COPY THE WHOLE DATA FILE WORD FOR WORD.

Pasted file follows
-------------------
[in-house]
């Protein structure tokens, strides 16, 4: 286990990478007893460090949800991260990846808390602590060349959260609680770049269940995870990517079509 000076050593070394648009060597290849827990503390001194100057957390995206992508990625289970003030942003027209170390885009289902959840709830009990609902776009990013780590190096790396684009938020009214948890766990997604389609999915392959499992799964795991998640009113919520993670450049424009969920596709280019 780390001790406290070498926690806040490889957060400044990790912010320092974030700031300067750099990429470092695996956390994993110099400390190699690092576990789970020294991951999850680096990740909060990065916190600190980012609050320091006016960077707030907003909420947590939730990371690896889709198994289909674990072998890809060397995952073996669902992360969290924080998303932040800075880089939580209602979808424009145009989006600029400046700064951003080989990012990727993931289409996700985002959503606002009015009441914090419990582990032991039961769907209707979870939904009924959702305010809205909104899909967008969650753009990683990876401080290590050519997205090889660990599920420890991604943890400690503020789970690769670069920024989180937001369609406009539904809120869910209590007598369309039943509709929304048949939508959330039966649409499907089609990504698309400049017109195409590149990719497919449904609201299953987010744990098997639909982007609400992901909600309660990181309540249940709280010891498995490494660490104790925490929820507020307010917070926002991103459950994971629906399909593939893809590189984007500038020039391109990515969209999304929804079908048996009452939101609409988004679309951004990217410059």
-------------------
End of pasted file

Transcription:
[in-house]
């Protein structure tokens, strides 16, 4: 286990990478007893460090949800991260990846808390602590060349959260609680770049269940995870990517079509 000076050593070394648009060597290849827990503390001194100057957390995206992508990625289970003030942003027209170390885009289902959840709830009990609902776009990013780590190096790396684009938020009214948890766990997604389609999915392959499992799964795991998640009113919520993670450049424009969920596709280019 780390001790406290070498926690806040490889957060400044990790912010320092974030700031300067750099990429470092695996956390994993110099400390190699690092576990789970020294991951999850680096990740909060990065916190600190980012609050320091006016960077707030907003909420947590939730990371690896889709198994289909674990072998890809060397995952073996669902992360969290924080998303932040800075880089939580209602979808424009145009989006600029400046700064951003080989990012990727993931289409996700985002959503606002009015009441914090419990582990032991039961769907209707979870939904009924959702305010809205909104899909967008969650753009990683990876401080290590050519997205090889660990599920420890991604943890400690503020789970690769670069920024989180937001369609406009539904809120869910209590007598369309039943509709929304048949939508959330039966649409499907089609990504698309400049017109195409590149990719497919449904609201299953987010744990098997639909982007609400992901909600309660990181309540249940709280010891498995490494660490104790925490929820507020307010917070926002991103459950994971629906399909593939893809590189984007500038020039391109990515969209999304929804079908048996009452939101609409988004679309951004990217410059």